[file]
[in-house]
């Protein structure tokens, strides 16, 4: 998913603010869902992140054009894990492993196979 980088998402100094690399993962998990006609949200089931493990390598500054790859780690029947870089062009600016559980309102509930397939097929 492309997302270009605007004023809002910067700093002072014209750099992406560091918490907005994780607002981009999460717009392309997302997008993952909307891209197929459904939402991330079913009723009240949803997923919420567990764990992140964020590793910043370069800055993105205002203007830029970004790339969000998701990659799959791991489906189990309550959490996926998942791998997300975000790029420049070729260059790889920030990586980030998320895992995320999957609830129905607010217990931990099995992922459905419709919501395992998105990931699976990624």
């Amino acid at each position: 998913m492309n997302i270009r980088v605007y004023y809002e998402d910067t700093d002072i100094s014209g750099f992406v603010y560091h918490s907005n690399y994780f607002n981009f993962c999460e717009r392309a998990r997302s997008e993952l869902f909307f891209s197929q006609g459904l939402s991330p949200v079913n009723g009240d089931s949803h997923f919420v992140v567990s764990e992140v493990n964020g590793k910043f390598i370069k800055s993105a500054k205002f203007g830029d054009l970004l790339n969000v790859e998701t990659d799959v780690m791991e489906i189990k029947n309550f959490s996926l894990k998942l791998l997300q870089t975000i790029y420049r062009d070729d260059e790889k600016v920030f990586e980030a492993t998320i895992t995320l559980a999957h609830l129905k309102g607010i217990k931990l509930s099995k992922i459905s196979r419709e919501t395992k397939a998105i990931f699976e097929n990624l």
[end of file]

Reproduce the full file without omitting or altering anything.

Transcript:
[in-house]
């Protein structure tokens, strides 16, 4: 998913603010869902992140054009894990492993196979 980088998402100094690399993962998990006609949200089931493990390598500054790859780690029947870089062009600016559980309102509930397939097929 492309997302270009605007004023809002910067700093002072014209750099992406560091918490907005994780607002981009999460717009392309997302997008993952909307891209197929459904939402991330079913009723009240949803997923919420567990764990992140964020590793910043370069800055993105205002203007830029970004790339969000998701990659799959791991489906189990309550959490996926998942791998997300975000790029420049070729260059790889920030990586980030998320895992995320999957609830129905607010217990931990099995992922459905419709919501395992998105990931699976990624």
């Amino acid at each position: 998913m492309n997302i270009r980088v605007y004023y809002e998402d910067t700093d002072i100094s014209g750099f992406v603010y560091h918490s907005n690399y994780f607002n981009f993962c999460e717009r392309a998990r997302s997008e993952l869902f909307f891209s197929q006609g459904l939402s991330p949200v079913n009723g009240d089931s949803h997923f919420v992140v567990s764990e992140v493990n964020g590793k910043f390598i370069k800055s993105a500054k205002f203007g830029d054009l970004l790339n969000v790859e998701t990659d799959v780690m791991e489906i189990k029947n309550f959490s996926l894990k998942l791998l997300q870089t975000i790029y420049r062009d070729d260059e790889k600016v920030f990586e980030a492993t998320i895992t995320l559980a999957h609830l129905k309102g607010i217990k931990l509930s099995k992922i459905s196979r419709e919501t395992k397939a998105i990931f699976e097929n990624l």